Honestly, I have not given accessibility much thought before we got to this module. I also have had nearly no experience dealing with accessibility issues thus far. During my nine years’ teaching at Emory, I have had a few students who requested deadline extensions or extra exam time, but have not had hearing-, vision-, or motor-impaired students in class. I can see, however, that teaching online may make my class more available to students, including those with disabilities, and I am excited about that. The challenge is to figure out how to make the course materials accessible to all given the limited time and resources we have.
I started by thinking about the instructional video assigned as homework for this week, as most likely I will be using videos for the course. How to make it accessible to those with hearing disability, for example? Captioning naturally came to mind. Since it is not realistic to use specialized software or professional service for this assignment, I think I will figure out a way to add subtitles myself. I am not sure how well it will work, but I am considering simply manually adding text to each PPT slide before turning the presentation into a video. We will see how that goes.
As for accessibility to the vision-impaired, I will try to make sure that important visual information on each slide is conveyed verbally in the video. I want to be mindful about how I refer to items on the screen during the video. For example, I will avoid simply saying “the one on the left,” and will instead spell out specifically what it is that I am referring to. I will also avoid using color (or any other visual cue) alone to convey information.
I feel that I there is a whole lot more I would need to know about accessibility and universal design. I have found information on webaim.org quite useful (and even took the liberty to borrow the name “web accessibility in mind” as the title of this post), but if there will be more systematic training on this topic, especially offered in the context of resources available at Emory, I will sign up for that.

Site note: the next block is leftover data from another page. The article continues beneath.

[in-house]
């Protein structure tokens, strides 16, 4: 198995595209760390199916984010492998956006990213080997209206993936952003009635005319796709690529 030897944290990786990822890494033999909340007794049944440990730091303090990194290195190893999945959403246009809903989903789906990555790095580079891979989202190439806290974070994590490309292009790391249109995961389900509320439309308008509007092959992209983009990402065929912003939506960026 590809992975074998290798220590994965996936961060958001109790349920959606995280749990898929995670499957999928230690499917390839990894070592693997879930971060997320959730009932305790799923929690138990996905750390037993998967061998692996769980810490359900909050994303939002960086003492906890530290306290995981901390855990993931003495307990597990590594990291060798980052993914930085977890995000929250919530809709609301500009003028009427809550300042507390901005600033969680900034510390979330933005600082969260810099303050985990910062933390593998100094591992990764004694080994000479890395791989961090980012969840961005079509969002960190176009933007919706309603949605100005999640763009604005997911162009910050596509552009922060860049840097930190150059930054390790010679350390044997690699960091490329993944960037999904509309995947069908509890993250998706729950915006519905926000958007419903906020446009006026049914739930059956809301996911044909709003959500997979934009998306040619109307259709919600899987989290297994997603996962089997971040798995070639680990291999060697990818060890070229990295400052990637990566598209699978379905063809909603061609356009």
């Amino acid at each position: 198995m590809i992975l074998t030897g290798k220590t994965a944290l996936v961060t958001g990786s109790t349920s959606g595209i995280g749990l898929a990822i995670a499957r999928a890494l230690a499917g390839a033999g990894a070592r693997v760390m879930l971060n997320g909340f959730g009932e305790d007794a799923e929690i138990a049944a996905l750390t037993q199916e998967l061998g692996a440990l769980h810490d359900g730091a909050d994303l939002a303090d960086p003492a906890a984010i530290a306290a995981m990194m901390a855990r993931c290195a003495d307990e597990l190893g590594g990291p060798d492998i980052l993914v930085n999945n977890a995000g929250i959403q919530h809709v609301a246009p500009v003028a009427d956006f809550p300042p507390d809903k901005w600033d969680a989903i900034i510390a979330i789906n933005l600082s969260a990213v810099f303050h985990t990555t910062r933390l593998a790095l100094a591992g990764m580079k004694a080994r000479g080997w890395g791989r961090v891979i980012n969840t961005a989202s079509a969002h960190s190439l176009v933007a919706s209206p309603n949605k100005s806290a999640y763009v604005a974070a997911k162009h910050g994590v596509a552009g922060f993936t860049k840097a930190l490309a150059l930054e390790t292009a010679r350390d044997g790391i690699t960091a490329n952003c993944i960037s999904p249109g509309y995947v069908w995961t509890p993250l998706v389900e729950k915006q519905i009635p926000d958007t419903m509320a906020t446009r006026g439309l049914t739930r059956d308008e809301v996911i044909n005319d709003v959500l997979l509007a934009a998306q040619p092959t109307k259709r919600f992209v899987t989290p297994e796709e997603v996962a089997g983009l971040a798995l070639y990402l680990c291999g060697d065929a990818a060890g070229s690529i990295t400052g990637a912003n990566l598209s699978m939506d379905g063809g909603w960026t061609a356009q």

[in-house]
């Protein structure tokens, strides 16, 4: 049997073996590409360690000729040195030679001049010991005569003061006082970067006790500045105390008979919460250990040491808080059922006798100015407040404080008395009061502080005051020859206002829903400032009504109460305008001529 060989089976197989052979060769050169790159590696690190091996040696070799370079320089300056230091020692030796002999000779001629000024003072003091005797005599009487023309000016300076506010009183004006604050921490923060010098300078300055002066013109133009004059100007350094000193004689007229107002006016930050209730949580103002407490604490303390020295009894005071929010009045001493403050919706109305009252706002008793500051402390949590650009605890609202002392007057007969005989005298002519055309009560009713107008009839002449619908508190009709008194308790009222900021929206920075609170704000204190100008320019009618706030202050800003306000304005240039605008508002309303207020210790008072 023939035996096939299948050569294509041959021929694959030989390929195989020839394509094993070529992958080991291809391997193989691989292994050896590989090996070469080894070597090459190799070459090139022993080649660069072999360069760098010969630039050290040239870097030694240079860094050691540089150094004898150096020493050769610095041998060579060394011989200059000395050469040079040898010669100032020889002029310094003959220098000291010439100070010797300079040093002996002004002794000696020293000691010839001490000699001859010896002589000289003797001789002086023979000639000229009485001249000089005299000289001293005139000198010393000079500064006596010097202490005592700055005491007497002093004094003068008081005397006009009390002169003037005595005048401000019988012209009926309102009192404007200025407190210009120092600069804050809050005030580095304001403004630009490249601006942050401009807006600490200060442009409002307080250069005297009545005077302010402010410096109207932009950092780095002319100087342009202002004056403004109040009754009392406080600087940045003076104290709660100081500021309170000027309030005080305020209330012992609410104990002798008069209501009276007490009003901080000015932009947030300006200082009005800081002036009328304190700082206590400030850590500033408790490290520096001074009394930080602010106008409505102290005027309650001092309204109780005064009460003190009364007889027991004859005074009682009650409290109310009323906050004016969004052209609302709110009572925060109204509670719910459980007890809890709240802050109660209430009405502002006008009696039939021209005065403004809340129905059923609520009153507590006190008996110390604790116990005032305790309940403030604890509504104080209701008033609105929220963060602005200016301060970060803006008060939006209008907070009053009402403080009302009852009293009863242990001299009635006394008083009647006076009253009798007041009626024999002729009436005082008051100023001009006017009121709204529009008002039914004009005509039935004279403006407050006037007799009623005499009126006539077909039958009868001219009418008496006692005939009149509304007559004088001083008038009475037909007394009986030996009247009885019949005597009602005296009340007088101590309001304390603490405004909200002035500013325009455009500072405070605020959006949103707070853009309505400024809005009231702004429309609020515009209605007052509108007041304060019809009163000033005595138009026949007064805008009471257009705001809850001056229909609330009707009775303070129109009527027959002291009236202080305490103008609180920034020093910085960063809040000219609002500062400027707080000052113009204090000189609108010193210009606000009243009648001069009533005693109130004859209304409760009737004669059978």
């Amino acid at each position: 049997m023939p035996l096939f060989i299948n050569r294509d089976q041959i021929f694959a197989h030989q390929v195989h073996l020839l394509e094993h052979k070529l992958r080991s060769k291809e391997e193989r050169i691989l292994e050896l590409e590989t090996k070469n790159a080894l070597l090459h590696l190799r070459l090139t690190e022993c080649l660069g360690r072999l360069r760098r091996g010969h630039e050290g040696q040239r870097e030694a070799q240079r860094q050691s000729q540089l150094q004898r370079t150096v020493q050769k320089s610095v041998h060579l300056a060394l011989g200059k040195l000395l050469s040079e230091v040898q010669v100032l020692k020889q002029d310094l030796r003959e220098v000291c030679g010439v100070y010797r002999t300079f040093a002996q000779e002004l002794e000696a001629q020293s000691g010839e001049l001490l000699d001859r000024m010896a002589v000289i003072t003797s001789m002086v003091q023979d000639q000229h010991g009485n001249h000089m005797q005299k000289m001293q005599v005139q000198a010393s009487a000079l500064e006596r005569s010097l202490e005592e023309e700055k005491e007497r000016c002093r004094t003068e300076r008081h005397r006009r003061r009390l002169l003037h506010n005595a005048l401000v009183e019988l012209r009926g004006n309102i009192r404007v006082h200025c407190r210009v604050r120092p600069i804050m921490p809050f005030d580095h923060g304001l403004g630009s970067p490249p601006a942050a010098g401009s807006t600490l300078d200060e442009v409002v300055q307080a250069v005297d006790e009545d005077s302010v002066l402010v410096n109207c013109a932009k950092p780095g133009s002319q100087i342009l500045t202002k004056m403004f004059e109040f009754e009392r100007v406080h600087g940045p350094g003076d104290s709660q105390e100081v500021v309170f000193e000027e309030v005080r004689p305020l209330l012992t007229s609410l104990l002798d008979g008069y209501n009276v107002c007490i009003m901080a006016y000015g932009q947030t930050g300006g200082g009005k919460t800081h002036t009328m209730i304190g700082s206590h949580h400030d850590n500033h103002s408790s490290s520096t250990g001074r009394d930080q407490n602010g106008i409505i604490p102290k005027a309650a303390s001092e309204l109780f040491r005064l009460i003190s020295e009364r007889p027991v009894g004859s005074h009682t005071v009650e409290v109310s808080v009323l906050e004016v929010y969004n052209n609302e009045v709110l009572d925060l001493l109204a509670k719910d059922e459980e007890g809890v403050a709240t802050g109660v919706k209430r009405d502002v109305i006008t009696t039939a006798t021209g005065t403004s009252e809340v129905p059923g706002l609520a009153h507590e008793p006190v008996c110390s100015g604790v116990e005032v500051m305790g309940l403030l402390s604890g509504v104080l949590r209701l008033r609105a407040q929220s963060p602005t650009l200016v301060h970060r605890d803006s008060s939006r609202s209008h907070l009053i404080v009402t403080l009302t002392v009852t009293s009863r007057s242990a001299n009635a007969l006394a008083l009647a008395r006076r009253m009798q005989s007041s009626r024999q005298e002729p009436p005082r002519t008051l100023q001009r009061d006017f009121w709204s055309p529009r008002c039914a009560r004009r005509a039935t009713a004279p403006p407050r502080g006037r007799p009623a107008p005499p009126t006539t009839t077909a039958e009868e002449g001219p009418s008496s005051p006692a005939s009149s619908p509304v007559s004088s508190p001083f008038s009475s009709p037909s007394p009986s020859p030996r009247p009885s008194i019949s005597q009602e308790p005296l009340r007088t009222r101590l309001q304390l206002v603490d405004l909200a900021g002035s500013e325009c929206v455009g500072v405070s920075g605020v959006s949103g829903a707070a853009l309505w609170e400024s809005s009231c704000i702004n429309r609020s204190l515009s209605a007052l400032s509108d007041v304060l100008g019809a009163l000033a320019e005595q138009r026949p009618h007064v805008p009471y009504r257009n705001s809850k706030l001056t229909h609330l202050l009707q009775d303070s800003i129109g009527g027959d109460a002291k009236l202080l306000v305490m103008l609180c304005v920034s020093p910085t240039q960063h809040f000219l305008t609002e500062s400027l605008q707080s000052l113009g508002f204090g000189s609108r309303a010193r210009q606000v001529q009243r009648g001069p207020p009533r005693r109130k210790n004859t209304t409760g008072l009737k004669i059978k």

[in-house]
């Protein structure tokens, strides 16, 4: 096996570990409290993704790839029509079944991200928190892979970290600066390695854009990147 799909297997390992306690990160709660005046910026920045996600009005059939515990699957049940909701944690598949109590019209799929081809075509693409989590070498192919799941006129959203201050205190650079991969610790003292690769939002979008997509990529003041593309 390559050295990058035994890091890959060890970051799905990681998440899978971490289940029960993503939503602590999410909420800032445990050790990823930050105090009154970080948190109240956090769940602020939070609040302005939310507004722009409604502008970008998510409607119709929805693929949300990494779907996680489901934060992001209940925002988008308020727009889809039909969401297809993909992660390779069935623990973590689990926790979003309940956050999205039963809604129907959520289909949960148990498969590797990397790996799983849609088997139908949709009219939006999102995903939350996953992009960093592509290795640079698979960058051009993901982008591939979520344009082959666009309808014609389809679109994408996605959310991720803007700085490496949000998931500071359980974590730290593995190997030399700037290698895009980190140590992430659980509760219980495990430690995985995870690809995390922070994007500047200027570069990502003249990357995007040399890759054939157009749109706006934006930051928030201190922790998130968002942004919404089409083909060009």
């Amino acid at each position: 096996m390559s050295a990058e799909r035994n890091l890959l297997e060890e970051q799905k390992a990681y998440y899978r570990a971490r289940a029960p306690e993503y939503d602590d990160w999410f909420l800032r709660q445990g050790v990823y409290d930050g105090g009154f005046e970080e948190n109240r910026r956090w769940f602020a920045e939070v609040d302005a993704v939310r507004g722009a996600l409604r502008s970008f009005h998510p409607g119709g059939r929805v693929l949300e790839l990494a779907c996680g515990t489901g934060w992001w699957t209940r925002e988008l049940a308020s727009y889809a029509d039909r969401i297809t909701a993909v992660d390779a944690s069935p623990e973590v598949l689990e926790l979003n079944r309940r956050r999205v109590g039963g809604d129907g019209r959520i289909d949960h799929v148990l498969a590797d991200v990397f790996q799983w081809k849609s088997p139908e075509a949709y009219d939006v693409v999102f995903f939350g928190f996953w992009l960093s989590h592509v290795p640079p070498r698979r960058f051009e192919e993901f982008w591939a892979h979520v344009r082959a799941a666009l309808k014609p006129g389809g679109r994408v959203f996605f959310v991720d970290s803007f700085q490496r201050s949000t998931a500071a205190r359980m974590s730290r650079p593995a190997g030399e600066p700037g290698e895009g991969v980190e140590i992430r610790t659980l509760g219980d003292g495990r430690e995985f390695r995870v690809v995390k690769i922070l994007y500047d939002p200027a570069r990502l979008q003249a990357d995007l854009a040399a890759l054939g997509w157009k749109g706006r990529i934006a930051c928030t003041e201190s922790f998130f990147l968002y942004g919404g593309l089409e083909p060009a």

I feel that I have been putting off learning about copyright, but the infographic PDF in this week’s reading package grabbed my full attention. Its cheerful colors, neat-looking symbols, and many speech bubbles made me feel that this was something I could learn. It must have taken Silvia Rosental Tolisano (the author) so much imagination and energy to plan out and create this graphic presentation on such a complex topic. For what? Just to attract readers? I am amazed, and it certainly worked on me. Well, I digress.
The takeaway for me was to create one’s own as much as possible, and if not, use materials form the public domain, with Creative Commons licensing or within Fair Use allowance. This is why, I think, websites like openwashington.com would be so useful – OERs are usually in the public domain or CC-licensed, am I right? Another tool I found helpful was Google’s Advanced Search feature. Apparently it allows specification of various usage rights such as “free to use, share or modify,” and I did not know that!
On a related note, I’ve discovered that the library has been purchasing more and more new publications in electronic format only. To check it out, we are granted access for 14 days. But, we cannot download or copy/paste any of the material. I wonder how this would impact classroom use of excerpts from scholarly books. In the past, I would request for sections of the book (with the fair-use allowance) to be uploaded to CourseReserve, so that students can download and print as needed. I guess students can access the ebooks the same way we do, so we can bypass CourseReserve, but I can no longer require them to bring a hardcopy to class (I don’t allow computers in the classroom). Well, maybe that’s not the end of the world.
This week’s readings resulted in a shift of mentality for me and led me to make two major changes to the course/syllabus.